10 November 2019 → Foreign diplomats honoured the memory of fallen soldiers in Minsk
A mourning event was held at the Minsk fraternal military cemetery of 1914-1918, at which the memory of soldiers who died on the battlefields during the First World War was honoured, the "Minsk-Novosti" Agency correspondent reports.
- By tradition, British embassies in countries of accreditation celebrate every second Sunday of November as a memorable date. On this day they honour the soldiers who died during the First World War. Representatives of diplomatic agencies accredited in Belarus gathered at the Minsk fraternal military cemetery to commemorate the fallen soldiers. Jacqueline Perkins, Extraordinary and Plenipotentiary Ambassador of Great Britain to Belarus, addressed the audience in English and Russian:
"At the 11th hour of the 11th day of the 11th month of 1918, an agreement was concluded on the cessation of hostilities in the framework of the First World War, brutal and bloody. It was not by chance that we chose this place for a memorable event: not a single Briton found his last refuge in Belarus. But in 1914 we were united by a common goal. Therefore, it will be right today to pay tribute to our common victims together.
Further, the head of the diplomatic mission noted that Belarus knows the price of war more than in any other European country. The fates of the peoples of both countries very often crossed in wartime, whether it be the war with Napoleon, Kaiser or Hitler. Most often, Belarus and Great Britain came out together "against adversity and suffered general losses."
The Embassy’s Military Attache read the "Manual":
"They will not age like us - those who remained in order to age" Age will not destroy them, and years will not be condemned. We will remember them at sunset and in the morning.."
The last phrase is pronounced aloud by all those present at the ceremony. Some guests came with photographs of relatives who fell in the fields of the First World War.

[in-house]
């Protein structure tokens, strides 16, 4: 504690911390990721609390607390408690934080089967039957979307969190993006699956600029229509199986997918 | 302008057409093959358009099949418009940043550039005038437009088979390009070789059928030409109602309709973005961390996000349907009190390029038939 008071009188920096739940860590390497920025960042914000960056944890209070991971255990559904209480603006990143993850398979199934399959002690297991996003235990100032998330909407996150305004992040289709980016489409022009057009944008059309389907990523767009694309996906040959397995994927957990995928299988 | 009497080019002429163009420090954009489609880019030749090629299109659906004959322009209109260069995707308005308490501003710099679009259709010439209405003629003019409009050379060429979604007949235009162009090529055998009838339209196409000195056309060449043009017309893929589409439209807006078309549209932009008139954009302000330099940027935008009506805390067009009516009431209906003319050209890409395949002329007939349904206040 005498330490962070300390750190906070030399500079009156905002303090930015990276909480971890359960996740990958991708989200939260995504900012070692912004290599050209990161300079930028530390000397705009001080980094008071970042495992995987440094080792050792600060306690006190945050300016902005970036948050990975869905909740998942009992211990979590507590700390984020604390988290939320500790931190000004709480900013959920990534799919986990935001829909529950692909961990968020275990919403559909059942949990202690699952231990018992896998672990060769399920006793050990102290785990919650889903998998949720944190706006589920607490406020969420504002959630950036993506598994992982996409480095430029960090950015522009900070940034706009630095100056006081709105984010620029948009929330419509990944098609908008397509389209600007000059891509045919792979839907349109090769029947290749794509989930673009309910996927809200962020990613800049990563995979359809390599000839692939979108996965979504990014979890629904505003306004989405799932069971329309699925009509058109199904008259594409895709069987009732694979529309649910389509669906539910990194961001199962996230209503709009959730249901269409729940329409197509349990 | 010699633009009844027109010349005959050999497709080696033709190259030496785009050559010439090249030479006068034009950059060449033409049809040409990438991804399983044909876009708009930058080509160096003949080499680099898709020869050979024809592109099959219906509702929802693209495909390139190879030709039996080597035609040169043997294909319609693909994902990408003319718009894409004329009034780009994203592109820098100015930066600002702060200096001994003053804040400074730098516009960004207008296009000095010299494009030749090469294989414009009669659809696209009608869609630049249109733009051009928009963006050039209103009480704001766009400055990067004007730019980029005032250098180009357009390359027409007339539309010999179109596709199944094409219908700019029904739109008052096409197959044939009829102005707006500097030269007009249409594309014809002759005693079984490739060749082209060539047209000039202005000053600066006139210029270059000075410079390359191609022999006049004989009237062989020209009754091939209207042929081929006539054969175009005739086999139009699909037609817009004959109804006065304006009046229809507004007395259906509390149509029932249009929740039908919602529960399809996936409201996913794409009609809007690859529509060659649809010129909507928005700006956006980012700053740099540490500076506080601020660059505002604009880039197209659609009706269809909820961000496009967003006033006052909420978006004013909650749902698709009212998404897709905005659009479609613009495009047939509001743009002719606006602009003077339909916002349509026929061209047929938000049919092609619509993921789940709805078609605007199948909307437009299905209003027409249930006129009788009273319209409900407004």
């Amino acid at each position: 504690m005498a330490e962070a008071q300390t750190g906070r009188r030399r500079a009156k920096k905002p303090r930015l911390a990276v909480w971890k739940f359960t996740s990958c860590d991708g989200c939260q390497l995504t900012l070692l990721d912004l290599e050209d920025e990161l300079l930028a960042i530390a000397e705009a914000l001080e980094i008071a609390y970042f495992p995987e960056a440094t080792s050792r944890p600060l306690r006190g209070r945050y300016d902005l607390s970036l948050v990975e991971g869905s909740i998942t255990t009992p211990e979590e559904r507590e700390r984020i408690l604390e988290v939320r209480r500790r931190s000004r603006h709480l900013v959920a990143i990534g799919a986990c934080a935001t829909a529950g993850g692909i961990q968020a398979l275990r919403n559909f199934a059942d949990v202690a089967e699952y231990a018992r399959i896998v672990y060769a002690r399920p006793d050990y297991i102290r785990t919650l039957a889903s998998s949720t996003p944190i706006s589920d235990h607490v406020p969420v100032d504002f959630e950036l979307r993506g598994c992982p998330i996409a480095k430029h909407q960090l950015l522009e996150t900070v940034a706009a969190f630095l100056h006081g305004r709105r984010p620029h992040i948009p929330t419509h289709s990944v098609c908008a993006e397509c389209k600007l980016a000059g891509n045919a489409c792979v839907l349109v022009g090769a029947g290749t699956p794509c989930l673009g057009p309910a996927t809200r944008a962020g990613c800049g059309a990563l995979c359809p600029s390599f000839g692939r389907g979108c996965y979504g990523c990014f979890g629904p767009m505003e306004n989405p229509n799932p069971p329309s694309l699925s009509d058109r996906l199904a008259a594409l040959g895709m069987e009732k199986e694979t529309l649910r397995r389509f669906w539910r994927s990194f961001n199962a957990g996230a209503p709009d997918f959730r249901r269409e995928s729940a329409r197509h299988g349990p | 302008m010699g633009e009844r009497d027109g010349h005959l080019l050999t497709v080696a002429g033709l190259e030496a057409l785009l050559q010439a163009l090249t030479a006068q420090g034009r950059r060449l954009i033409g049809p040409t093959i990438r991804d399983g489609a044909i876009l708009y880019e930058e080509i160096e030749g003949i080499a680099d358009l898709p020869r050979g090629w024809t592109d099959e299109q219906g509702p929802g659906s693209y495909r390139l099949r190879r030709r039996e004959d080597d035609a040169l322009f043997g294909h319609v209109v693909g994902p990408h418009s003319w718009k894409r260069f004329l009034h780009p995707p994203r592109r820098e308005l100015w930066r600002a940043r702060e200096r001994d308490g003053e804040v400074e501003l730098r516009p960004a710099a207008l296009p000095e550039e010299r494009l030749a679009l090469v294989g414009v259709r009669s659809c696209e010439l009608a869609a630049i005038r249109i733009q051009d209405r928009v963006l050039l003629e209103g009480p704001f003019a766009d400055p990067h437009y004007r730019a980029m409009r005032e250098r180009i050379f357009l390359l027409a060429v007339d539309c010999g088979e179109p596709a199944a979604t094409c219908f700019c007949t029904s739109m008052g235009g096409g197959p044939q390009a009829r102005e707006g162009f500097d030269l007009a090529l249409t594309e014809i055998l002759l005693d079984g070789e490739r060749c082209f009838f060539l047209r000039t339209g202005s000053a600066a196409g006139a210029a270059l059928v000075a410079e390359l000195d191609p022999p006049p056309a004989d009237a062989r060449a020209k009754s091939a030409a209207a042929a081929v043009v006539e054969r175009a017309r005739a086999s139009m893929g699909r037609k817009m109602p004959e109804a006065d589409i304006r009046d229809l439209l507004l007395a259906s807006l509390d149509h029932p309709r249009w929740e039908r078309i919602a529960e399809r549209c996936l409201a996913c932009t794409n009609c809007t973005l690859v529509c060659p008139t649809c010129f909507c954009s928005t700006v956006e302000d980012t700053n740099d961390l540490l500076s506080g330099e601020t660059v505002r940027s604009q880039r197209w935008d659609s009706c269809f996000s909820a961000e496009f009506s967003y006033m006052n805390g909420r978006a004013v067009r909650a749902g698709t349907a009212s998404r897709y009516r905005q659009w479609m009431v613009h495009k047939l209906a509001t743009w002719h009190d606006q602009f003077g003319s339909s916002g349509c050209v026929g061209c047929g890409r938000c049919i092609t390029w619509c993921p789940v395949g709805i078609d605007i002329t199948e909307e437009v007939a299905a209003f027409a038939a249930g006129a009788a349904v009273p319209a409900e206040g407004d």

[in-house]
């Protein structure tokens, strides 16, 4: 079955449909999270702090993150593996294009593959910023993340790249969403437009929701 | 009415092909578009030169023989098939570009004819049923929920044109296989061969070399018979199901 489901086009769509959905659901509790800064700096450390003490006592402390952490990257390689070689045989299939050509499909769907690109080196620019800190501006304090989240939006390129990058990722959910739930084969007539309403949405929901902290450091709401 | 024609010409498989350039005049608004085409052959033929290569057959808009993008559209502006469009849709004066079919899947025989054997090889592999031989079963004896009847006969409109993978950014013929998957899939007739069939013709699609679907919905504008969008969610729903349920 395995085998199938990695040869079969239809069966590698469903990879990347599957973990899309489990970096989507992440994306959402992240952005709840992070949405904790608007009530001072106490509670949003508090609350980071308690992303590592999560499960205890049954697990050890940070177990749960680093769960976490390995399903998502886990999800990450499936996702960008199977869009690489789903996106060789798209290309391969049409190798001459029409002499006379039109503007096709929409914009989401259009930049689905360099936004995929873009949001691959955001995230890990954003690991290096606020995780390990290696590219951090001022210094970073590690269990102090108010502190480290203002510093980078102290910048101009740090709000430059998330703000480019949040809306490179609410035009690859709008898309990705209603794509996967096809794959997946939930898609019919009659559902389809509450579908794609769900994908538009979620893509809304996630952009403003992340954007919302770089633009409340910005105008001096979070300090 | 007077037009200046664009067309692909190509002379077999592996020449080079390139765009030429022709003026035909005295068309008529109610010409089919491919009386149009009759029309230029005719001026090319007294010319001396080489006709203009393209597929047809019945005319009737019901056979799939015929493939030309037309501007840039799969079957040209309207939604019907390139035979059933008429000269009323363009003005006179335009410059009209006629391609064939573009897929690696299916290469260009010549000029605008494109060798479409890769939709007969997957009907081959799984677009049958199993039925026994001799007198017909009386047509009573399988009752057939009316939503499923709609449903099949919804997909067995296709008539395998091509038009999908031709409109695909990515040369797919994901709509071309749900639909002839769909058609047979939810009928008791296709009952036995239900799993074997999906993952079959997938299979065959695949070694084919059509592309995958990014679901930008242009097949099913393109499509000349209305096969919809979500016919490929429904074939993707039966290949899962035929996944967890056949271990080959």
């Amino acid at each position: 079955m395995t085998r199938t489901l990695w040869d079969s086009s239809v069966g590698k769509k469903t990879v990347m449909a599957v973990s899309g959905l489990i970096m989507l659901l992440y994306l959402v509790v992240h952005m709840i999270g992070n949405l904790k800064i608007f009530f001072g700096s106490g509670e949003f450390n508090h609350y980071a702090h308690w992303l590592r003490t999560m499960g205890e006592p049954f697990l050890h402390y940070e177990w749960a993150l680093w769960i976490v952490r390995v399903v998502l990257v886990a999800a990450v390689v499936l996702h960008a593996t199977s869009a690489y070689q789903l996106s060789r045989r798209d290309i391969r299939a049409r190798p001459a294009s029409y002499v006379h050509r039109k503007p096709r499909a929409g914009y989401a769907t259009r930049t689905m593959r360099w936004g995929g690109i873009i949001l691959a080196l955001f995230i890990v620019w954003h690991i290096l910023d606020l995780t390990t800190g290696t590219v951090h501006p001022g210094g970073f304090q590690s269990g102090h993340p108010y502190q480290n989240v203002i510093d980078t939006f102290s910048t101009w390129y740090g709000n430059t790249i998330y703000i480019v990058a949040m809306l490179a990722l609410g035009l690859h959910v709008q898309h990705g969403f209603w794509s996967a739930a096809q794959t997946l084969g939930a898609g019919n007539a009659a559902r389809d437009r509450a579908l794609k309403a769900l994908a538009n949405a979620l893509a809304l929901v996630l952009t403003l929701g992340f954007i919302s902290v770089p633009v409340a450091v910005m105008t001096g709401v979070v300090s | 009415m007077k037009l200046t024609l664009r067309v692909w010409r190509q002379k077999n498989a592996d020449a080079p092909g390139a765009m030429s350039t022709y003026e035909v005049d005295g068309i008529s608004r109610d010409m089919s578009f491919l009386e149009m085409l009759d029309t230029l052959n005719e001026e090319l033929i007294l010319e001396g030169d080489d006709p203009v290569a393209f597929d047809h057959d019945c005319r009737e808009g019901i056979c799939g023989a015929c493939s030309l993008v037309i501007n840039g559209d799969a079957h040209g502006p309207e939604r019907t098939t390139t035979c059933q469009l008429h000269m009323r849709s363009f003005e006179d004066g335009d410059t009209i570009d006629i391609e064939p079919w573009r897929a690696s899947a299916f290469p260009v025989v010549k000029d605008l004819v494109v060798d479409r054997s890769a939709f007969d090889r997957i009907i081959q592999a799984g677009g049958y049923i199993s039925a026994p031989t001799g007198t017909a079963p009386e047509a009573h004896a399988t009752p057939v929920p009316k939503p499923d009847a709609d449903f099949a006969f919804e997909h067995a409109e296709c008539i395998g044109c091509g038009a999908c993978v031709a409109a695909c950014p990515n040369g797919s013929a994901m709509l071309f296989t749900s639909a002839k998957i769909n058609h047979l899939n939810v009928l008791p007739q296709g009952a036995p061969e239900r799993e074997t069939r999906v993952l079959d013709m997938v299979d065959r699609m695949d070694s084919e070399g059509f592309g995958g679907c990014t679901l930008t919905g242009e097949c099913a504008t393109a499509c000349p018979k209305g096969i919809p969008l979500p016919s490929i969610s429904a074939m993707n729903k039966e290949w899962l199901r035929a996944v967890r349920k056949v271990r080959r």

At the very beginning, the participants in the event were given flowers of the holiday symbol - red poppy. Initially, at the ceremony they used fresh flowers that grew in Flanders right on the battlefields. The red colour symbolized blood shed in battles. According to a long tradition, the poem "On the Fields of Flanders" necessarily sounds on the day of remembrance. It sounded on this day too. Two minutes of silence were announced, and then the guests laid flowers at the icon of the Most Holy Theotokos in the chapel.
The ceremony ended with "Kokhimsky epitaph":
-"When you go home, tell about us and say that for the sake of your tomorrow we gave ours today."
Memorial Day (Remembrance Day, also can be translated as Memorial Day, Memorial Day), popularly known as Poppy Day (English Poppy Day) - a memorable day in the countries of the British Commonwealth of Nations, celebrated annually on November 11. It is intended to perpetuate the memory of all the soldiers of the British Commonwealth who died in conflicts involving the UK. It began to be celebrated in 1919 by order of King George V in Great Britain and the countries of the Commonwealth, as well as in the states where British diplomatic missions are accredited.
Photo by Irina Rzheutskaya
News provided by Agency "Minsk-Novosti"
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